WinInfo Short Takes: Week of August 2

An often irreverent look at some of the week's other news...


MSFT Analysts Meeting: Microsoft Shows Off Longhorn Search Tech

Microsoft held its annual financial analysts meeting this week, and as usual the event was a bonanza of new information about the company's plans for the future. First up is the new integrated search technology that the company is planning for Longhorn and MSN: In a demo, Microsoft vice president Yusuf Mehdi showed how its new search technology could go well beyond Web searching by adding search for local hard drives, the intranet, the network, and "deep Web databases" (Whatever that means). What's really cool about Microsoft's search technology, however, is that it aggregates content from various data sources into a single set of search results. So, for example, you can search on a word like "politics" and have it return local files like Word documents and PowerPoint presentations, email messages, attachments to email messages, calendar items, contacts, or virtually anything else, all from a single location. Mehdi noted that a wide range of product teams are working in concert on the technology, including those from Longhorn, MSN Search, Microsoft Office, Microsoft Research, and others.


MSFT Analysts Meeting: Ballmer Pledges to "Compete" with Google

In his address to the Microsoft financial analysts meeting this week, Microsoft CEO Steve Ballmer talked about Google and how his company would compete with, and not beat up, the competition. "There's a lot of Google fascination out there and we share it, and we're going to compete," he said. "We're going to compete very, very hard." Ballmer said his biggest problem with Google was that Microsoft didn't get there first. "You always want to be first in the marketplace," he added. "We don't want to be a fast follower. If we're not first, we'll be a fast follower, but we really want to be first."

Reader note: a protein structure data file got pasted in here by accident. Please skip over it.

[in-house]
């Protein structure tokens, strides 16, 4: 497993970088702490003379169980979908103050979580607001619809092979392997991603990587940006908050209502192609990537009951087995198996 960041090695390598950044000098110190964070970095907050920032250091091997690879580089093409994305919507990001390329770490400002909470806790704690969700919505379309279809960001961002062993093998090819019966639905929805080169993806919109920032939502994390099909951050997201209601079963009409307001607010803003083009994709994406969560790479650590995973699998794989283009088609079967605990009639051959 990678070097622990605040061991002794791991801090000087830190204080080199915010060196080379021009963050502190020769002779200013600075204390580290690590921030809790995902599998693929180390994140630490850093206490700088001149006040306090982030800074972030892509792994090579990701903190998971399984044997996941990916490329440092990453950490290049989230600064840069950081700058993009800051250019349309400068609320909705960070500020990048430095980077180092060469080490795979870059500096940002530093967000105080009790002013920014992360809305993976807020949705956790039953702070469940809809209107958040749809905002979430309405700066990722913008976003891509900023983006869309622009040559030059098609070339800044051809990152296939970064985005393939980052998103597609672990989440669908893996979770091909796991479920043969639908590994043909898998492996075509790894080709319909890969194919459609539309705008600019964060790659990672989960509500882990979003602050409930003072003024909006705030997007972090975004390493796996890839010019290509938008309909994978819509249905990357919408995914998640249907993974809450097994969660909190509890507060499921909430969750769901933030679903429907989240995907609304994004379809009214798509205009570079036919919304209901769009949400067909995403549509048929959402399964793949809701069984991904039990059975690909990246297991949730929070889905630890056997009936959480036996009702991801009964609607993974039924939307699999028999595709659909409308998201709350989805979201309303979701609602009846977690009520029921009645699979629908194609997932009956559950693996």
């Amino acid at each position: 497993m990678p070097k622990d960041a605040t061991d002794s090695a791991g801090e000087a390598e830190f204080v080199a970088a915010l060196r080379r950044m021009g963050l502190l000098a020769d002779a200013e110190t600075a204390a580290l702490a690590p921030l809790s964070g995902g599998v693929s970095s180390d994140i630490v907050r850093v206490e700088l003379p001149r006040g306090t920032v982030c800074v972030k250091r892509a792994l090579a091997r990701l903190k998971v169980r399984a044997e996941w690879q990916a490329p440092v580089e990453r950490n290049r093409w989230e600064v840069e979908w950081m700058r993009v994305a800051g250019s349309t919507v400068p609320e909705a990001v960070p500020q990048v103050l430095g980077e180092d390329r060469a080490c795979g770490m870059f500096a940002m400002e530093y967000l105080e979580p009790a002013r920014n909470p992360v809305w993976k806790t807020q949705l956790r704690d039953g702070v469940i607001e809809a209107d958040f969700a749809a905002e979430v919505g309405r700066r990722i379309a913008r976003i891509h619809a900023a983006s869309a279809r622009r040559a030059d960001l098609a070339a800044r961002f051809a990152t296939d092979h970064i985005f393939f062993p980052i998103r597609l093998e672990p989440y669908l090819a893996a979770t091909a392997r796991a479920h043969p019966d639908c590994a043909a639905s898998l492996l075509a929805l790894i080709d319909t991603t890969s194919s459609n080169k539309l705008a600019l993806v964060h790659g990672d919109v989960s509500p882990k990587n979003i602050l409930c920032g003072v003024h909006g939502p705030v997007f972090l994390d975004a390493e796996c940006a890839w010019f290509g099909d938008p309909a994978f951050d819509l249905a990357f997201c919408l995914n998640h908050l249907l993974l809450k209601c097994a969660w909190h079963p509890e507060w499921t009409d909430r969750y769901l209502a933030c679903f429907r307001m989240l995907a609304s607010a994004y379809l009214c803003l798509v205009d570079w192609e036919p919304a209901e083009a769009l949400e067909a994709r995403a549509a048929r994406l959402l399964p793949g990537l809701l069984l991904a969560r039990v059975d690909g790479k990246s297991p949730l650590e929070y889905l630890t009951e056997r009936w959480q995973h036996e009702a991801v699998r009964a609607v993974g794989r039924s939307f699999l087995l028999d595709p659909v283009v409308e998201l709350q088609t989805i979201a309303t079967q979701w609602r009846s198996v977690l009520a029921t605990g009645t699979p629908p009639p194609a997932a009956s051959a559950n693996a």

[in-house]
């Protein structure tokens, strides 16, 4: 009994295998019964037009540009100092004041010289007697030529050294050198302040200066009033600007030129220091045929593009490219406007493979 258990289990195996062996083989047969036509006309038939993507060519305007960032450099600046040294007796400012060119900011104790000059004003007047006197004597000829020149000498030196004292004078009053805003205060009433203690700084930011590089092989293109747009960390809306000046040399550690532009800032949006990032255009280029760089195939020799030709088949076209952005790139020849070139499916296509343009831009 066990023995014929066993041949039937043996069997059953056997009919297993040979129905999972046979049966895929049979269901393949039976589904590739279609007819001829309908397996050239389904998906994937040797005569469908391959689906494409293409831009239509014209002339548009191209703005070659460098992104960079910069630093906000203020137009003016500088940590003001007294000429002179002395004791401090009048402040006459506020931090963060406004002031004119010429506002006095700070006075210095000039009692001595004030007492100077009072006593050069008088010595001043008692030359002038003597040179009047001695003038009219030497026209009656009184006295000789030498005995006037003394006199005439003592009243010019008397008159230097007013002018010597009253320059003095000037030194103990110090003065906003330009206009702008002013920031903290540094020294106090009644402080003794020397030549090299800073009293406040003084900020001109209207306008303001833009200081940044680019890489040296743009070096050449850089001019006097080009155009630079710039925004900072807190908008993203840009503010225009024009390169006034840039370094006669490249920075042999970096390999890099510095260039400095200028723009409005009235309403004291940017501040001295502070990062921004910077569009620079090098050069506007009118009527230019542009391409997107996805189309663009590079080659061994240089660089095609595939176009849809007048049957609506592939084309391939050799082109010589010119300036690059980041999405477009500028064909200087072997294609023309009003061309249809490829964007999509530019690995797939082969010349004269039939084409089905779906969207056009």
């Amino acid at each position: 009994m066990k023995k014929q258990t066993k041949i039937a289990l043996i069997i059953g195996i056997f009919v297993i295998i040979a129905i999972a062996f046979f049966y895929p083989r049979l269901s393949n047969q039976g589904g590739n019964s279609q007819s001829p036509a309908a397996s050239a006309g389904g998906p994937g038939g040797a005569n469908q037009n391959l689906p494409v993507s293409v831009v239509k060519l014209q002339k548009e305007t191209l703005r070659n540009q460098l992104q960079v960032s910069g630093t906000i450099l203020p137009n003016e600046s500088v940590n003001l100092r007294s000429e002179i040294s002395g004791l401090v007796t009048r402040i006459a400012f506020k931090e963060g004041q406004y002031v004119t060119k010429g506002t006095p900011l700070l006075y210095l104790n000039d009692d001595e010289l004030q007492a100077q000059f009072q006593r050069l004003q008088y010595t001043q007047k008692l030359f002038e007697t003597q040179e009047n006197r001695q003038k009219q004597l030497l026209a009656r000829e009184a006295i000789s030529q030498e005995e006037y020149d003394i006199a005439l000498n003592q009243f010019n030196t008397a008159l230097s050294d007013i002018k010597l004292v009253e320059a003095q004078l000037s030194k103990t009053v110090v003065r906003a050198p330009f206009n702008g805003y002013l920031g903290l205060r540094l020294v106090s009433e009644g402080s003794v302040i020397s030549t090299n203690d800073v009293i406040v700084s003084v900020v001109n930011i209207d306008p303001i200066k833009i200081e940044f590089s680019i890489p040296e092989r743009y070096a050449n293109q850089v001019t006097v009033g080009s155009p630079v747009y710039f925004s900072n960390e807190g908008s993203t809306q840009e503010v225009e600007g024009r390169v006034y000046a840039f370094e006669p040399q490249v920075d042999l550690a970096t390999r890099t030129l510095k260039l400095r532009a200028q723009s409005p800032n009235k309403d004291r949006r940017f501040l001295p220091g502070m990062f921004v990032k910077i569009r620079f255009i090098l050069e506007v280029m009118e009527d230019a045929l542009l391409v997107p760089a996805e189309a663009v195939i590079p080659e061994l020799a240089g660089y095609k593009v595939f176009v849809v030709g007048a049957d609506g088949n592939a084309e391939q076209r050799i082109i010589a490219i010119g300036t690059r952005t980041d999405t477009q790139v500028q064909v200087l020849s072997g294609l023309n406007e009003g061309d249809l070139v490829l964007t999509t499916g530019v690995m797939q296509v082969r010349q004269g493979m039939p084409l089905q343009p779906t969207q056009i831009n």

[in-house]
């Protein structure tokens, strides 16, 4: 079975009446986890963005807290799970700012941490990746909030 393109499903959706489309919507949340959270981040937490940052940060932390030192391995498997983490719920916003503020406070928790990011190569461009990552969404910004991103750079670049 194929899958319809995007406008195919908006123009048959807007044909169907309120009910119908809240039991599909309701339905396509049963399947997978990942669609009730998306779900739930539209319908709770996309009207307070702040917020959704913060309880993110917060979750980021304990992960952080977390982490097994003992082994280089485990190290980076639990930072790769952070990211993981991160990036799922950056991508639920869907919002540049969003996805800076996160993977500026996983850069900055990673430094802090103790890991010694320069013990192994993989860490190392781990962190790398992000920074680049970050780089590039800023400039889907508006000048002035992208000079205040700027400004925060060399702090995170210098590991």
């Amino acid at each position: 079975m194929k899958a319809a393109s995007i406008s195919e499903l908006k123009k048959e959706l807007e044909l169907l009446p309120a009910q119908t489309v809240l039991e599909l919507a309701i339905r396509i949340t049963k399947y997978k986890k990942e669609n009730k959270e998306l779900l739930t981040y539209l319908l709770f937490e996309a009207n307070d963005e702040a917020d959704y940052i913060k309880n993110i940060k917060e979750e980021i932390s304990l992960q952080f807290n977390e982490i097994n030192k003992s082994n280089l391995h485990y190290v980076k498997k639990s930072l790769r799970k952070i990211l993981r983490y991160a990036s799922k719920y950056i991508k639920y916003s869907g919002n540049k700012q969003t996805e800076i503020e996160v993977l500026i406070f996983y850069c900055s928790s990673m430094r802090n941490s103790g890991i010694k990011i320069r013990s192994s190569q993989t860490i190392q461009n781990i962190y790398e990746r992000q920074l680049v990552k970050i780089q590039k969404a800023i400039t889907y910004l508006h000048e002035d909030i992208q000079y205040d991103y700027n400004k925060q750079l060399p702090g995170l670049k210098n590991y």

MSFT Analysts Meeting: Gates Talks up Software Advances

Meanwhile, Microsoft chairman Bill Gates discussed the role of software in the future of Microsoft, and not surprisingly, software is very much the future of Microsoft. But despite past problems expanding into markets through which it couldn't leverage its Windows dominance, Gates says the future of software at Microsoft might come from unexpected places, like cell phones and mesh networking, as well as technologies that build off of Windows, like digital media, large format displays, and document intelligence. But I give the seer-like Gates credit for one comment, which seems to indicate a new, pragmatic way of looking at things for the software giant. "One thing about innovation is we've got to make sure it maps to what the customer sees as value," he said. In other words, if people don't use it, and we don't make money on it, Microsoft isn't going to make it.


MSFT Analysts Meeting: No Silver Bullet for Security

Microsoft senior vice president Will Poole, who oversees the development of the Windows client at the software giant, told attendees at its annual financial analysts meeting this week that security is a long-term problem with no easy solution. "There is no silver bullet, and all we are doing \[now\] is just a step on that journey," he said. Poole noted that Microsoft felt good about Windows XP SP2, which will ship next month, and be distributed primarily online. "We'll get through the security issues and get through the next leg of that with the advances brought through XP SP2," he added, nothing that after that, the company could focus on Longhorn development.


Apple and RealNetworks Face Off over Harmony Tech